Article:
May 2018 will see the implementation of GDPR. This new legislation will change businesses’ legal responsibilities in the management of data – and being legally compliant will help you avoid some hefty fines.
Beer brand Heineken has said a second stage look at its purchase of British pub chain Punch Taverns it is a “positive step” towards completion.
France drew attention at the start of the year with its right to disconnect law, which, by its title, suggests all employees have the legal right to switch off from their jobs when they leave work for the day, or are on holiday.
Having first used the Special K brand in 1955, food manufacturing company Kellogg’s is countering a move by Australian tennis player Thanasi Kokkinakis to use the term for his own merchandise line.
For those looking to implement GDPR ahead of time, here’s a quick round up of the steps you should be looking to take.
For the government to meet our demands for better healthcare and education, it first has to earn revenue from somewhere. So it pays to know the difference between tax and duty, its primary sources.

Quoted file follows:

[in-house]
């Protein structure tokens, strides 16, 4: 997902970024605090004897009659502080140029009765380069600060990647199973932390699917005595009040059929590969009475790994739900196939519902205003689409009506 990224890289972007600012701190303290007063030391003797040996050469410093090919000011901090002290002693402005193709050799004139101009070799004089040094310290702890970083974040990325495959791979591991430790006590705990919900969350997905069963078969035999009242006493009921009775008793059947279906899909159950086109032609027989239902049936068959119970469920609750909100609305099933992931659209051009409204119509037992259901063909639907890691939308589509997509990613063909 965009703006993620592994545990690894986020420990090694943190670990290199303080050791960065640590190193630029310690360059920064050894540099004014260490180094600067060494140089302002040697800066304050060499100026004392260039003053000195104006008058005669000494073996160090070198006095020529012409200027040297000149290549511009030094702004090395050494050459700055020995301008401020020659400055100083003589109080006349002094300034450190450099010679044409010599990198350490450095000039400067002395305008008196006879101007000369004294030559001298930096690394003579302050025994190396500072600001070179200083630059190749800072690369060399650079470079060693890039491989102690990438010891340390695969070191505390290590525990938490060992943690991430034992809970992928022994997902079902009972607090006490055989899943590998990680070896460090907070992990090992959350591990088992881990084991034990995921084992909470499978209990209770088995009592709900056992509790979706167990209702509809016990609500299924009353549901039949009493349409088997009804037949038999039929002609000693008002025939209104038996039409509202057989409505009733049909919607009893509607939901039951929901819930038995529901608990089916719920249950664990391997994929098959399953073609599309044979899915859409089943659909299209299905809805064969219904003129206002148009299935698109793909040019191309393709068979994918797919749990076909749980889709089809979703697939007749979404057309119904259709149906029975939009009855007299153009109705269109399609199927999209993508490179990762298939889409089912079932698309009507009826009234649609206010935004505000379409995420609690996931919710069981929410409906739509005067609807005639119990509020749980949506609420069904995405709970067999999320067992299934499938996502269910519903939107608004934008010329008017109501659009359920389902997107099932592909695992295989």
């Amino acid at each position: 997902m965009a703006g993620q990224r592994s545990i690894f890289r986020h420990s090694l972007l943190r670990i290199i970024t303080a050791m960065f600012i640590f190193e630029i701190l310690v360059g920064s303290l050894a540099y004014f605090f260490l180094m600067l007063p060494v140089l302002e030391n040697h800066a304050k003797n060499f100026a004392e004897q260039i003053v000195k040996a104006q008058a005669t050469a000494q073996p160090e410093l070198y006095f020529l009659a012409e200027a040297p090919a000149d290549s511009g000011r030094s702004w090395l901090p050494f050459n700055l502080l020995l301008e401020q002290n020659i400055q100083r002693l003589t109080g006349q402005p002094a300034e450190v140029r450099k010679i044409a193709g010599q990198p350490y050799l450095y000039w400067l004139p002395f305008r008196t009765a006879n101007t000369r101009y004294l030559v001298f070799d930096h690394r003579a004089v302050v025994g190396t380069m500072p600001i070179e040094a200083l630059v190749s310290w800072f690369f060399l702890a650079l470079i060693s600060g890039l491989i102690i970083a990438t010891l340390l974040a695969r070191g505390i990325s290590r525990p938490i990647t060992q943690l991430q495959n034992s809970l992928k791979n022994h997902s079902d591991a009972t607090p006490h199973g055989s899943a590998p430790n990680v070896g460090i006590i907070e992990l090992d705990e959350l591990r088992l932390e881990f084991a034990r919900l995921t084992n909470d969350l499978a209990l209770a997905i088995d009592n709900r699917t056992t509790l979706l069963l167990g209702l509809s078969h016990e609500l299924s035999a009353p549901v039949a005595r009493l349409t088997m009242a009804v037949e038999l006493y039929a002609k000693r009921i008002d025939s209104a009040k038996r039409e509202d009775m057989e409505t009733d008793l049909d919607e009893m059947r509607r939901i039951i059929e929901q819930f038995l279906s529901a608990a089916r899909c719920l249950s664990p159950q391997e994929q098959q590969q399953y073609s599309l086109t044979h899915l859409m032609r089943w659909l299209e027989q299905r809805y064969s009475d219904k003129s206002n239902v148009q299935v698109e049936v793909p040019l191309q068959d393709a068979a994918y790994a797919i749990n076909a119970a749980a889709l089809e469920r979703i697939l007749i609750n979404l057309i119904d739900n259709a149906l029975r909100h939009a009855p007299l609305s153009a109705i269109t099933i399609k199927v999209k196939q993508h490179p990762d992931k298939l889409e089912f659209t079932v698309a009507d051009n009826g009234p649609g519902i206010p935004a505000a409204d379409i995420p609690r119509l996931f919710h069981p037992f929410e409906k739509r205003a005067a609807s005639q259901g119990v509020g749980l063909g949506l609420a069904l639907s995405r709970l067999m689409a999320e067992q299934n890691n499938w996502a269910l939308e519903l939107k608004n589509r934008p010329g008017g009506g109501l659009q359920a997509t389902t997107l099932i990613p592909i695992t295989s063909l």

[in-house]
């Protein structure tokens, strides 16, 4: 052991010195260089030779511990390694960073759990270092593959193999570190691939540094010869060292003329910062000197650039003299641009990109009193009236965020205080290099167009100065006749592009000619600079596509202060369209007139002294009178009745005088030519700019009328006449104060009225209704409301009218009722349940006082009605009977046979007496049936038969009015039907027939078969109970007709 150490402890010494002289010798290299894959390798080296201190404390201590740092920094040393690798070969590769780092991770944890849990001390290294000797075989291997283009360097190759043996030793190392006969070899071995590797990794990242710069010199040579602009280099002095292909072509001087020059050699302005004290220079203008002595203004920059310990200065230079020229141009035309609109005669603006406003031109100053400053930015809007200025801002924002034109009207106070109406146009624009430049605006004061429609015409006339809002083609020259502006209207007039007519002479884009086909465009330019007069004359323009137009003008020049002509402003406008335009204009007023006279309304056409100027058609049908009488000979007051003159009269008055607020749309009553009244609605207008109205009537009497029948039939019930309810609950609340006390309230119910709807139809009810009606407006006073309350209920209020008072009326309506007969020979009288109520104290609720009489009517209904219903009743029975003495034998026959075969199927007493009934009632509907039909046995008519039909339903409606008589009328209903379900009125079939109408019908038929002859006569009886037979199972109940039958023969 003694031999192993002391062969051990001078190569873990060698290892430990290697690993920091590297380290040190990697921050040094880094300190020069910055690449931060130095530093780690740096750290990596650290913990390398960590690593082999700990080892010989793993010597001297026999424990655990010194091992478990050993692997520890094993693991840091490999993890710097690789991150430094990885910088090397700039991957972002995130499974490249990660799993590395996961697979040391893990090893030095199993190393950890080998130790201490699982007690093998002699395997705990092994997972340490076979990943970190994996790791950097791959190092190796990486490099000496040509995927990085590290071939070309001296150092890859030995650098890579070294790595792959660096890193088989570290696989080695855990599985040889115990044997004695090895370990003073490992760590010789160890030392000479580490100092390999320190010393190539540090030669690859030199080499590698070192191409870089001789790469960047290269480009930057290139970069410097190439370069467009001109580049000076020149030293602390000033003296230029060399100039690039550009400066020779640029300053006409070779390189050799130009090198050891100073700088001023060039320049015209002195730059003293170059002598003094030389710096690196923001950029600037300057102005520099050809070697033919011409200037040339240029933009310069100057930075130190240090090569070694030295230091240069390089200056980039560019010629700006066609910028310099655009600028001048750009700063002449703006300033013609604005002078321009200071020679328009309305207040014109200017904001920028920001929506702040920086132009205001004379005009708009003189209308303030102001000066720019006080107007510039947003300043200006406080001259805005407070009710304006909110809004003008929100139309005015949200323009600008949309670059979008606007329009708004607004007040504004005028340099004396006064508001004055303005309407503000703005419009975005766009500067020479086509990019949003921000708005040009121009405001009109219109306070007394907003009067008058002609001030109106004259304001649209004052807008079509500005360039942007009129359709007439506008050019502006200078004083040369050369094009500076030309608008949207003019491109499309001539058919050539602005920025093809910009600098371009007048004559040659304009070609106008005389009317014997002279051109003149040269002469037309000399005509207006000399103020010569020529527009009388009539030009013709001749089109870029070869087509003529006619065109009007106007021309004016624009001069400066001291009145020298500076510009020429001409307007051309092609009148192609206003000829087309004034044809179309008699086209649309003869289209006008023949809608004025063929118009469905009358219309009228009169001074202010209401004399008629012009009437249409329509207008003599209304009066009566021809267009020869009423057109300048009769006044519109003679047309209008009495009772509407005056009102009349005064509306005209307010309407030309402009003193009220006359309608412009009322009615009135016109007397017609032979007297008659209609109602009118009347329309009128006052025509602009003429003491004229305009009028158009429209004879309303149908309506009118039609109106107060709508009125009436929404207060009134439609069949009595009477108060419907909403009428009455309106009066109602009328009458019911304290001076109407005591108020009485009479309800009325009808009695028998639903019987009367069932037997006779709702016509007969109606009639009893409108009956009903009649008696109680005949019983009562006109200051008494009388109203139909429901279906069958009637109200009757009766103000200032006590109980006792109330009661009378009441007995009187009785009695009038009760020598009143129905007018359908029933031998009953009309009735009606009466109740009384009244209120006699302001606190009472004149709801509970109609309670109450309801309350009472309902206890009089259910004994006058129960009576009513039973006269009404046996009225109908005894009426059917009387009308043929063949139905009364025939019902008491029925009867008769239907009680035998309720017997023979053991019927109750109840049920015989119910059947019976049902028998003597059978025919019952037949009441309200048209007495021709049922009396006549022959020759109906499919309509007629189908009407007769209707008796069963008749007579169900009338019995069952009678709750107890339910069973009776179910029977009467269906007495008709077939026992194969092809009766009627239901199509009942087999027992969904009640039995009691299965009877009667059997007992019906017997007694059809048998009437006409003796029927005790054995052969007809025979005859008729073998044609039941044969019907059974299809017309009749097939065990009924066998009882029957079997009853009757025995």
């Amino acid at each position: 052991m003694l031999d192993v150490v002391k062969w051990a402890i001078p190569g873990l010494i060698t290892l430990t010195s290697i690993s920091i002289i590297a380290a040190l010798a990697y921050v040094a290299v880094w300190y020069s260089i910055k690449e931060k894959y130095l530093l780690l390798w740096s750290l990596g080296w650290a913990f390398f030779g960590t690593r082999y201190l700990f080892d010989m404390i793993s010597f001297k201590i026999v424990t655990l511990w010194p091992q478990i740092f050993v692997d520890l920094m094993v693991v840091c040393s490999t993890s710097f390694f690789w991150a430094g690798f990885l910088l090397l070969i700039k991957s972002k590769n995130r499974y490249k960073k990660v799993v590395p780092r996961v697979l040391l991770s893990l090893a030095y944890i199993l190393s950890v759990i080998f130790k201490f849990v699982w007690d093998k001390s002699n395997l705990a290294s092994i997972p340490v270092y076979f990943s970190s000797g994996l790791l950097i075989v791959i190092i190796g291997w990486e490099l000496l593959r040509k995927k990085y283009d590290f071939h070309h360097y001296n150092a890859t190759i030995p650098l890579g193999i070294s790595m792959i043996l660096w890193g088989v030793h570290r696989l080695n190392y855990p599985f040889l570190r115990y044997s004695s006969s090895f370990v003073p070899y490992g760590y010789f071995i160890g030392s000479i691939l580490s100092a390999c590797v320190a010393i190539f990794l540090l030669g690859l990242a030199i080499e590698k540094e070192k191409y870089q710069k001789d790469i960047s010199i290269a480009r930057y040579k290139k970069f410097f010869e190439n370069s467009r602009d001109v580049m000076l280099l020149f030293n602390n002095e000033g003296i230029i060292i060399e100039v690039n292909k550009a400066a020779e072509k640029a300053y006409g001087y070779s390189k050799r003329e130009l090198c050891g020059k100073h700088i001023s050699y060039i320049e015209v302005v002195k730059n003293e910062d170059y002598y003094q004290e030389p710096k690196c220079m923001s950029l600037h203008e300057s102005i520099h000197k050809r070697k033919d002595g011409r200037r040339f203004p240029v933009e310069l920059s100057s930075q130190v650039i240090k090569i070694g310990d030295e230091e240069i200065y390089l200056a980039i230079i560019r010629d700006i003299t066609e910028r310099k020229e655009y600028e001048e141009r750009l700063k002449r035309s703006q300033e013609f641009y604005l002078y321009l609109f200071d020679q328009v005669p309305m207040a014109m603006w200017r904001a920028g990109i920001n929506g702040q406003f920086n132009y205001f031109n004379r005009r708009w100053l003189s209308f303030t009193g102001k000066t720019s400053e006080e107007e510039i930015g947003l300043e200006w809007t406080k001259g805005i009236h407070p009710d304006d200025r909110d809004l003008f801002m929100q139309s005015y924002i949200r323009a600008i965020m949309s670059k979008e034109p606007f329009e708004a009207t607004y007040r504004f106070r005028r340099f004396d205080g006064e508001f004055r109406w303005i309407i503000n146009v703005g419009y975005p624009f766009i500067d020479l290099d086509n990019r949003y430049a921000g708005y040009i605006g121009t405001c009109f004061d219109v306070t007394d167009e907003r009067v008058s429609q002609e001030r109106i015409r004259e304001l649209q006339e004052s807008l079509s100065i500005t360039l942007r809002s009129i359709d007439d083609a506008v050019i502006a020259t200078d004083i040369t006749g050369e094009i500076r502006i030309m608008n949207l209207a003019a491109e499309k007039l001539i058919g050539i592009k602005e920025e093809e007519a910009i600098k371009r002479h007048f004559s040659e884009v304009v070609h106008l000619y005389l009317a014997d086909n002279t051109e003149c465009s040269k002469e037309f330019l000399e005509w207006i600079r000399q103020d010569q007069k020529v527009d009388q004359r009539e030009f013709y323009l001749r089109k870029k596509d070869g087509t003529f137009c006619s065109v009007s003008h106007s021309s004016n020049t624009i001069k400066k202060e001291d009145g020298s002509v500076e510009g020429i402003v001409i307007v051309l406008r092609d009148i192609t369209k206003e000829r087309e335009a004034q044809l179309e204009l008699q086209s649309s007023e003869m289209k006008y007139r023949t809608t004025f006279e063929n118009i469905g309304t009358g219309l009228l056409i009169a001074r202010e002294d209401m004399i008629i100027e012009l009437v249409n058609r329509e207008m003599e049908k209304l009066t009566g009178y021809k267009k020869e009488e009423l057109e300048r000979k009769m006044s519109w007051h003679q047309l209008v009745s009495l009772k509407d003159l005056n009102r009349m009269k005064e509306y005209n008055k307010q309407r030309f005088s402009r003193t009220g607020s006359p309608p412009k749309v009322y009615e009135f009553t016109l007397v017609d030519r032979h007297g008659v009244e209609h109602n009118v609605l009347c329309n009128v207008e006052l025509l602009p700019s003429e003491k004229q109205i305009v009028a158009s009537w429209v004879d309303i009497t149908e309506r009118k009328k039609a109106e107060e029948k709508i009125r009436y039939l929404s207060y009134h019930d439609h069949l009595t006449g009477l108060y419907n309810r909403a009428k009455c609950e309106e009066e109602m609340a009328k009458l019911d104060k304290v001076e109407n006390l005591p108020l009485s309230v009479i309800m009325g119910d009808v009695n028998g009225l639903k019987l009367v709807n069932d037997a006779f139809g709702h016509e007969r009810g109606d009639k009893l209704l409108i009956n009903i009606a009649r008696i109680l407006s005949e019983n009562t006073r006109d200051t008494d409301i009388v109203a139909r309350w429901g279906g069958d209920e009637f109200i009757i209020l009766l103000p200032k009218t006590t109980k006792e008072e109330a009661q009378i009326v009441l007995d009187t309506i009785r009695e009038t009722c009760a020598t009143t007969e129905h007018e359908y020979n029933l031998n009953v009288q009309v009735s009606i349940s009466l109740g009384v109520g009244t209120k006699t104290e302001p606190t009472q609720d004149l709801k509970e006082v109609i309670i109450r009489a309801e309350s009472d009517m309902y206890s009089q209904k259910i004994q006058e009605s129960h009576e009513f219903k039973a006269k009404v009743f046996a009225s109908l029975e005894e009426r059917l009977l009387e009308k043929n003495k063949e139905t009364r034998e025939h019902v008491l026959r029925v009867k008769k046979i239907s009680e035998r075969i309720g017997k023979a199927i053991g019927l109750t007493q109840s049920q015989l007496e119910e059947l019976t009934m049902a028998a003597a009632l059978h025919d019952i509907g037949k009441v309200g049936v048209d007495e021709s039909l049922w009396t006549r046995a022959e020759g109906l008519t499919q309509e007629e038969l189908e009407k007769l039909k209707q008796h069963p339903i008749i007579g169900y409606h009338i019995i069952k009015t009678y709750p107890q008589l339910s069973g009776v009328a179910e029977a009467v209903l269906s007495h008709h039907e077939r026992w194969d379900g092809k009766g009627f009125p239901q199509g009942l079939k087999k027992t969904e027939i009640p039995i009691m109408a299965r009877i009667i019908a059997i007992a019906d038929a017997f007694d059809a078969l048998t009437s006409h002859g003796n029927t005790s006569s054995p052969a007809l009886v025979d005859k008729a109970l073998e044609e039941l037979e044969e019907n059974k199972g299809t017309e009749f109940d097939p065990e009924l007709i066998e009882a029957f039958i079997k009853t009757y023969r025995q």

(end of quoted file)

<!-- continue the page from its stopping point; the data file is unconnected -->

The Bob Marley heirs have had their fair share of trademark battles, but their latest trek to court offers an important lesson for smaller companies.
We canvassed the business landscape for opinion on the Conservatives and Liberal Democrats’ manifesto pledges to introduce ethnic pay gap reporting.
We are less than one year away from the EU’s new data protection law, which begs the question of whether businesses are GDPR ready. Sarah Thompson of McGuireWoods summarises where we are now and provides some fast facts.
Legal expert Dan Hyde, partner at Pennington Manches and the founder of CyberCounsel, explains why GDPR compliance is not something that can be ignored by British businesses, just because we’re leaving the EU.
The UK government launched its five year National Cyber Security Strategy in November 2016, investing £1.9bn to protect UK businesses from cyber attacks and make the country the safest place to live and do business online.
Nestlé has long wanted to trademark the four-finger shape of its KitKat bars, and 17 May marks its latest attempt to stop the competition (Cadbury) from getting a say in the matter.